Advanced

Are the bio-health related patents delaying research? A study of relevant legislation, facts and the research conditions in the United States

Sjöwall, Jennie (2004)
Department of Law
Abstract
When initiating the research for my graduate paper I had a rather straightforward intent in mind. It was to determine if the research being conducted in the bio-health related field was negatively affected by the patent system. If the research was delayed by the patent system I wanted to apprehend why. I came to the conclusion that over the years the sphere where the exchange of intellectual property is taking place is very much different than it was just 20 years ago. This rapid evolution is linked to a phenomenon, which is referred to as ''the biotech revolution'' or the ''the genetics revolution''. It is the question of dynamic technologies and scientific fields where progress has been continuous over the last two decades. The patent... (More)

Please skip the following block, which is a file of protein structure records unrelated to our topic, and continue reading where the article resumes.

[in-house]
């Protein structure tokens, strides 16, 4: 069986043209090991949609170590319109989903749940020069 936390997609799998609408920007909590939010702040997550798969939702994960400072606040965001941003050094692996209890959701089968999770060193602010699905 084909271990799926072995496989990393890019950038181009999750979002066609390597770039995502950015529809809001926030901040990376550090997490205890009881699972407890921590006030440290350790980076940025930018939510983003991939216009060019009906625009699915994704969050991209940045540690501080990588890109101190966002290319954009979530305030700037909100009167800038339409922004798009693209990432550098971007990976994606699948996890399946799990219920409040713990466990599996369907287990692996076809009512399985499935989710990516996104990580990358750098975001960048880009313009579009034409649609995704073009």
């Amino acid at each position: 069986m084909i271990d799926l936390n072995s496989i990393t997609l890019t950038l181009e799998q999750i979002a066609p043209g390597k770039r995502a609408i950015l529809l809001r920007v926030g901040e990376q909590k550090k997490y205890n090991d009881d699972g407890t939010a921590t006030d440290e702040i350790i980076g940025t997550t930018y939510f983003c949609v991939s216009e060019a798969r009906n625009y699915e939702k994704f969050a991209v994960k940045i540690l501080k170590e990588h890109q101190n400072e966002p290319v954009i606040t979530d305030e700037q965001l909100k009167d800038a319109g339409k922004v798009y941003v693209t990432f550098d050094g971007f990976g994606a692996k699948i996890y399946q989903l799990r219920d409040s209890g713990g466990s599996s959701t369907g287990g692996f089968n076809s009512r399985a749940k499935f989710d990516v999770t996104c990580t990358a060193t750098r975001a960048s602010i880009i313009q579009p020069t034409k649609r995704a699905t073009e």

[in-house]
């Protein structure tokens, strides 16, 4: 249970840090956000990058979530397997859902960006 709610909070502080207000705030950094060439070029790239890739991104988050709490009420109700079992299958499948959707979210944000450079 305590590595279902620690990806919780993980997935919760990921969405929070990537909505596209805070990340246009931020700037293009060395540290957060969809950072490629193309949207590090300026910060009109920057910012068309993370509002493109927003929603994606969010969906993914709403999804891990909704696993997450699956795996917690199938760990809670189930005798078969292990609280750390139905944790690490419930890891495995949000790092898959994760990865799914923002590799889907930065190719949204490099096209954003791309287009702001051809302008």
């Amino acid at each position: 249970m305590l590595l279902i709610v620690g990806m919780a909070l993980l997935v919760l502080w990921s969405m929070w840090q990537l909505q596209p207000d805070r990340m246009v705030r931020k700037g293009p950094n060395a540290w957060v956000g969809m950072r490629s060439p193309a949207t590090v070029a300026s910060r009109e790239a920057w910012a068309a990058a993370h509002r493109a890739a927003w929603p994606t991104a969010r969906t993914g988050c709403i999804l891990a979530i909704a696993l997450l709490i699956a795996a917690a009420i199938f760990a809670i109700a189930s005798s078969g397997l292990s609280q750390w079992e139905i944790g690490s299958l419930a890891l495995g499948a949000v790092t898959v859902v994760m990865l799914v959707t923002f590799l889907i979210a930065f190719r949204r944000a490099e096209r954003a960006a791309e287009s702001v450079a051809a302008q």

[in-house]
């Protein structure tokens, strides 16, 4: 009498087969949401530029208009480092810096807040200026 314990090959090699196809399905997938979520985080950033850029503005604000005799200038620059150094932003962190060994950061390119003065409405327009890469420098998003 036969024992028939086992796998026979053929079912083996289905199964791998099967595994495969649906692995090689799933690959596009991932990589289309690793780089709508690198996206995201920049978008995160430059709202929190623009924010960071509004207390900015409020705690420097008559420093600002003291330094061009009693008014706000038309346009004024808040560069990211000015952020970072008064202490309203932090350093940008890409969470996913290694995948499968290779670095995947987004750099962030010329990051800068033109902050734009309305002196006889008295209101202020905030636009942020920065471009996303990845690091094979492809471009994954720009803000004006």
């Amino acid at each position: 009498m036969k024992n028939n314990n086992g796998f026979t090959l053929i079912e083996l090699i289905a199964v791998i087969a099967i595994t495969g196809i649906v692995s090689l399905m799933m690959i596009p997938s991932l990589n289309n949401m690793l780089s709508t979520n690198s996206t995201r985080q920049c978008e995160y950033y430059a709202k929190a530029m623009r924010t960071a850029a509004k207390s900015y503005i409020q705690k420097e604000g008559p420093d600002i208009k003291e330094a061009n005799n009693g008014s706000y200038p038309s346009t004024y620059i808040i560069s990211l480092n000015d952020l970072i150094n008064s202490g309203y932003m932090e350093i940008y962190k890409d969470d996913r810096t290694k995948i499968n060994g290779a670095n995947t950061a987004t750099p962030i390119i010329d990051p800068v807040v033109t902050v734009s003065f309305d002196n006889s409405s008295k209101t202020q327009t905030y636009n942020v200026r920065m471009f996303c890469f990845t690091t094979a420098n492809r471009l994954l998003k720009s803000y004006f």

When initiating the research for my graduate paper I had a rather straightforward intent in mind. It was to determine if the research being conducted in the bio-health related field was negatively affected by the patent system. If the research was delayed by the patent system I wanted to apprehend why. I came to the conclusion that over the years the sphere where the exchange of intellectual property is taking place is very much different than it was just 20 years ago. This rapid evolution is linked to a phenomenon, which is referred to as ''the biotech revolution'' or the ''the genetics revolution''. It is the question of dynamic technologies and scientific fields where progress has been continuous over the last two decades. The patent system has contributed, through that it has stimulated the will to innovate and invest in genetic and biomedical research. The idea what constitutes a patentable subject matter has also changed considerably. The Intellectual Property system is fairly adaptable, which is indicated by patent office practice. The bio-health related field of research and development is ruled by a commercial business climate. There is big interest in investing as well as initiating new research forums. It is obvious even to the outside world that this is a market generating profit. An important part of the market is concentrated to the United States. In 1980 the US Congress passed the Bayh-Dole Act. It is a piece of legislation that allows research universities and government to be granted patents for their inventions. This has resulted in a change in interest for the universities. They are now taking part in the commercial exchange of research information in a different way than they did before. It has become more complicated to conclude license agreements, due to the new role of the universities and the lack of understanding between different institutions. Problems regarding license agreements may also arise within a university, especially between the scientists and the professional lawyers responsible for the license contracts. All in all the Bayh-Dole Act the Bayh-Dole still is said to have had a very positive effect and has contributed to technology transfer to the benefit of the general public. Another problem, particularly within the field of human genetics is an increased level of secrecy among scientists. Friendly sharing among colleagues is less common, since it is important to keep discoveries secret when applying for a patent. (Less)